Cover

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Title Page, Copyright, Dedication

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Contents

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p. vii

Abbreviations

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pp. ix-x

Note on Sources, Names, and Spellings

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pp. xi-xiii

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Introduction

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pp. 1-12

On 24 September 1958, Ferhat Abbas (Figure 1), the newly appointed president of the Provisional Government of the Algerian Republic (GPRA) and longtime figure in Algerian nationalist politics, wrote a memorandum from Cairo to Léopold Boissier, the president of the International Committee of the Red Cross (ICRC). Abbas was responding to Boissier’s letter from May of that year, in which Boissier proposed to...

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1. The Long Road to War

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pp. 13-37

On Monday, 20 August 1956, a warm summer day two years into the Algerian war, six National Liberation Front (FLN) leaders, Mohamed Larbi Ben M’hidi, Ramdane Abane, Amar Ouamrane, Belkacem Krim, Lakhdar Bentobbal, and Youcef Zighoud, gathered in northern Algeria, in the Soummam Valley, to convene the Soummam Congress and discuss the future of their struggle for national liberation. The previous...

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2. Medical Pacification and the Sections Administratives Spécialisées

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pp. 38-61

On 31 October 1954, nine “historic leaders,” Mourad Didouche, Hocine Aït Ahmed, Mohamed Boudiaf, Mohamed Larbi Ben M’hidi, Ahmed Ben Bella, Mustapha Ben Boulaïd, Mohamed Khider, Rabah Bitat, Belkacem Krim, bound by their belief that independence was only possible through armed struggle and revolution, drafted the Proclamation of the National Liberation Front. This document, released in...

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3. “See Our Arms, See Our Physicians”: The Algerian Health-Services Division

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pp. 62-92

In March 1955, five months into the war, thirty- year- old doctor Michel Martini left Paris for Orléansville, a town 125 miles west of Algiers, to replace head surgeon Dr. Kamoun at the local hospital. This was not his first trip to Algeria. In 1946, he had accompanied his father, who went on business to oversee bank operations in Algiers, and it was during this initial visit that Martini “discovered” Algeria’s...

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4. Internationalizing Humanitarianism: The Algerian Red Crescent

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pp. 93-125

From the beginning of the anticolonial movement, the FLN attended to both local and international dimensions of its war effort, and this attention also applied to the medical division. The student strike, the Soummam Congress, and doctors of various backgrounds contributed to establishing a more sophisticated domestic health- services division, even while the brutal conditions of war made it difficult to adequately meet...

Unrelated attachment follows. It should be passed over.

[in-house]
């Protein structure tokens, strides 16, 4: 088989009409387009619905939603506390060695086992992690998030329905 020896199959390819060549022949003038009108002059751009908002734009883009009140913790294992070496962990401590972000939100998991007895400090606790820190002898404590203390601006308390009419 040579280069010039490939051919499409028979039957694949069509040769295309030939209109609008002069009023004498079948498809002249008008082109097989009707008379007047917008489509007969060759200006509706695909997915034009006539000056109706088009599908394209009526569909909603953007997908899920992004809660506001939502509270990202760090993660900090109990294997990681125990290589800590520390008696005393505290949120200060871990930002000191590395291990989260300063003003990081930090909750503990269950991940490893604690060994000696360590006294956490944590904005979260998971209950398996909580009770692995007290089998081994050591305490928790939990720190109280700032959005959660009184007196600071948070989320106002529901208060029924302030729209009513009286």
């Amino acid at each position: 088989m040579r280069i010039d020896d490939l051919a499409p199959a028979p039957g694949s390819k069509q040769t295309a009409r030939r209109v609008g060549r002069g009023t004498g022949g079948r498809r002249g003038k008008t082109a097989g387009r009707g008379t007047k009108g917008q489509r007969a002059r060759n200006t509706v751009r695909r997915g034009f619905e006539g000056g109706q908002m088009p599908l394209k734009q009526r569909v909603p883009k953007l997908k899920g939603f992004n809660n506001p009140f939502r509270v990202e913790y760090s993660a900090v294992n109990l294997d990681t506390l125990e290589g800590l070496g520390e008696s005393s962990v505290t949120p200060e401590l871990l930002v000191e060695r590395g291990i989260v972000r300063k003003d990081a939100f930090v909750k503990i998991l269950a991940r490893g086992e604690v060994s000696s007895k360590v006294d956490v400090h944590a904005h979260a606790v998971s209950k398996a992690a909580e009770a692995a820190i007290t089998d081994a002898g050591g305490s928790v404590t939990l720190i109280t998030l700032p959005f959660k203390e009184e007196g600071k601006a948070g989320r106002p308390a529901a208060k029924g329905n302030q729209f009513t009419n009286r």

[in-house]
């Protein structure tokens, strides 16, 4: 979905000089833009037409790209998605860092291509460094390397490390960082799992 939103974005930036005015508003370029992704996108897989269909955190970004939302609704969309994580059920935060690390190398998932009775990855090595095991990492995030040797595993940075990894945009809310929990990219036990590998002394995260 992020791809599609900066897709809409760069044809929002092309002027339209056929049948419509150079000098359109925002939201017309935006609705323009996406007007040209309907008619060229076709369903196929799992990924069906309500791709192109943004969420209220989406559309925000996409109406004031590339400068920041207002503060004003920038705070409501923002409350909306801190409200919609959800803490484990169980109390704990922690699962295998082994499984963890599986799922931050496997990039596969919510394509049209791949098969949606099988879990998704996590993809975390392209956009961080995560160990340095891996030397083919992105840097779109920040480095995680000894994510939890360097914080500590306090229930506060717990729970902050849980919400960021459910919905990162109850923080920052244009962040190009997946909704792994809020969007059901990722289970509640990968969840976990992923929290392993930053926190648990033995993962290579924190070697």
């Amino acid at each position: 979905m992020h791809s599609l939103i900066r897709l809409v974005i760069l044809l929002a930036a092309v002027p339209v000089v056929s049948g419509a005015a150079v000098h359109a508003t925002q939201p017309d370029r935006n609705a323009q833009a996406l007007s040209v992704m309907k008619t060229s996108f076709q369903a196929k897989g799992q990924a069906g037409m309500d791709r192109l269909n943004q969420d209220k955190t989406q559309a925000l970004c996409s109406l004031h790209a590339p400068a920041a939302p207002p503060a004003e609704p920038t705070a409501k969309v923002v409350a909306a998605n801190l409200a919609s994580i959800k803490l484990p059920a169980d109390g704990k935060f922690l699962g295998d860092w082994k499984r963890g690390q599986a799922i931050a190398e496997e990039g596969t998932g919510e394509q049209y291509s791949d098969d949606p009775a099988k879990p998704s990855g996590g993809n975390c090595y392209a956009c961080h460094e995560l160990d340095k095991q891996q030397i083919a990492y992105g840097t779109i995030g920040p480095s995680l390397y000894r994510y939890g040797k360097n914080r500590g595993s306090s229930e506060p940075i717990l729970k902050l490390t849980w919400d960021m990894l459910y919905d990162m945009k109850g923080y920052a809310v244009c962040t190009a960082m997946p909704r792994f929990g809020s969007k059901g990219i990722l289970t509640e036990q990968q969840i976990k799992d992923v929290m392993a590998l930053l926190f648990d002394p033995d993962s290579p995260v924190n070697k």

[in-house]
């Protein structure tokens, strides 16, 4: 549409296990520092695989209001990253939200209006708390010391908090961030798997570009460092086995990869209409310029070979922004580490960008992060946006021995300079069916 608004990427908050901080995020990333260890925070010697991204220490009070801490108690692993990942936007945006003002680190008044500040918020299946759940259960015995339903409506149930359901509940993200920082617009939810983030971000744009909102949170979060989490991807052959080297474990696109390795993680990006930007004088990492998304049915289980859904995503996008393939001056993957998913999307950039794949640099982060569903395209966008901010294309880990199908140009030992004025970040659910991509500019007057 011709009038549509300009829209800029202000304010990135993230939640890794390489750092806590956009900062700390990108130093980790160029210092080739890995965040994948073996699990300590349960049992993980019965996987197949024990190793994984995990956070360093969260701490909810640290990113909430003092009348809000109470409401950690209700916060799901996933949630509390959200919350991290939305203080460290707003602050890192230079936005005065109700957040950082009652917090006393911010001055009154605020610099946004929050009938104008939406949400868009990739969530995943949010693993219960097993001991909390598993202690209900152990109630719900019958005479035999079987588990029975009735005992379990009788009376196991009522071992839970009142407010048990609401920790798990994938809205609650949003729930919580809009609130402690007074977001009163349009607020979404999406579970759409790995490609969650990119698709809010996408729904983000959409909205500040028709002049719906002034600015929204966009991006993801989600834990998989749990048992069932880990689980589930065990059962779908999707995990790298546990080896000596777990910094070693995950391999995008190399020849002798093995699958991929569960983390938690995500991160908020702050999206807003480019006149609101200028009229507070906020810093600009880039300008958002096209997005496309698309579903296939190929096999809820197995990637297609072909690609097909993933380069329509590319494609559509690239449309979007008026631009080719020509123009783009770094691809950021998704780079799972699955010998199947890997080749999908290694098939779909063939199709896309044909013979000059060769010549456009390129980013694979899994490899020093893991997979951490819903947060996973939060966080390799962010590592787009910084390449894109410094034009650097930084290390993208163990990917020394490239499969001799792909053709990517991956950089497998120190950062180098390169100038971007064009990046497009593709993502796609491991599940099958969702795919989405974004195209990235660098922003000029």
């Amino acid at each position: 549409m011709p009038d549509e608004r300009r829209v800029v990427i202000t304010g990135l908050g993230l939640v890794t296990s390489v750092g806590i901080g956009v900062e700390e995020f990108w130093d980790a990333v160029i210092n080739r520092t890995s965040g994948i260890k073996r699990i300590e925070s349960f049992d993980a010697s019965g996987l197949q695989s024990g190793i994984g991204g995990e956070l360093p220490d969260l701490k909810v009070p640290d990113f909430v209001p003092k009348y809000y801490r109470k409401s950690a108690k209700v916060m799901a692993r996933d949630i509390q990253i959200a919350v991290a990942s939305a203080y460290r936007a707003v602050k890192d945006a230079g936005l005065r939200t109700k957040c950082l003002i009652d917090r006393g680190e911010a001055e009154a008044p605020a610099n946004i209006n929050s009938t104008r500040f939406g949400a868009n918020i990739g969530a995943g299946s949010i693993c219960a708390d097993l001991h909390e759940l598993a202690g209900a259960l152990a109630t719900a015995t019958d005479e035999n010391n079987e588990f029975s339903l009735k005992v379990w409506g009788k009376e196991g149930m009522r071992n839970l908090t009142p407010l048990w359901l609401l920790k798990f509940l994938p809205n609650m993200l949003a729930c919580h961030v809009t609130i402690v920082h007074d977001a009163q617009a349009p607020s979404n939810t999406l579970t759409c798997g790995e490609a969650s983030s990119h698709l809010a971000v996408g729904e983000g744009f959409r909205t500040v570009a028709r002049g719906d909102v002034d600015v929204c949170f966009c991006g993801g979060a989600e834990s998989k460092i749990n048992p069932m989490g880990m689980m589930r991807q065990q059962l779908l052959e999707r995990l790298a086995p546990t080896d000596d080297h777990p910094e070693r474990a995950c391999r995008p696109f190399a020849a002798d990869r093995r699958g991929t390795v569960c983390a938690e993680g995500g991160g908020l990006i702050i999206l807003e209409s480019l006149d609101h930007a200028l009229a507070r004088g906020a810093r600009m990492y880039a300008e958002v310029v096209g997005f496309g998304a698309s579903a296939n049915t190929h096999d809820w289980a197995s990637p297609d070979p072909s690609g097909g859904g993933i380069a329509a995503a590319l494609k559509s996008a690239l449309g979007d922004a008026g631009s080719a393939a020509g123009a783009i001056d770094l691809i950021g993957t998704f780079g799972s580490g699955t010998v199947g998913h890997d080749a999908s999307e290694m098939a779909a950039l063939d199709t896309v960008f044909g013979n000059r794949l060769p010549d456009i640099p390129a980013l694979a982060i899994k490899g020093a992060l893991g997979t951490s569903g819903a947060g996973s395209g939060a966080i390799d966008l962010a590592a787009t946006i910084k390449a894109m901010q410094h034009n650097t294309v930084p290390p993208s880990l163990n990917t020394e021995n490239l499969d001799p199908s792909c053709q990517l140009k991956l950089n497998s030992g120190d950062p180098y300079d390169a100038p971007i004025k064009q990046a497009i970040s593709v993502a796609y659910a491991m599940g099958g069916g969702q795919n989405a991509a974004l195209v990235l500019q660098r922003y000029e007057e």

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5. The International Committee of the Red Cross in Algeria

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pp. 126-156

In January 1960, at the height of African decolonization, the French newspaper Le Monde printed excerpts of the confidential report that the International Committee of the Red Cross (ICRC) submitted to the French government after its seventh mission to Algeria. The details within the report corroborated many of the Algerian...

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6. Global Diplomacy and the Fight for Self-Determination

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pp. 157-191

The International Committee of the Red Cross was not the only international organization struggling to adapt to the particular challenges of decolonization. In the 1950s, the United Nations (UN) also encountered a changing world, and UN members, especially those from Western countries, confronted a set of international problems for which...

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Conclusion

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pp. 192-200

In June 1961, President de Gaulle’s administration and Provisional Government of the Algerian Republic (GPRA) leaders met on Lake Geneva to attempt negotiating a cease- fire to the war. Shortly thereafter, El Moudjahid published an article explaining why the talks broke down. The Algerian nationalists who had traveled to Evian, among them Belkacem Krim, Houari Boumediene, and the future first president...

Notes

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pp. 201-242

Bibliography

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pp. 243-260

Index

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pp. 261-266

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Acknowledgments

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pp. 267-270

This journey started many years ago and I have accrued many intellectual and personal debts along the way. My interest in African history dates back to my undergraduate studies at Brown University, where under the guidance of Nancy Jacobs, I discovered the possibility of becoming a professional historian. I am especially indebted to her, the...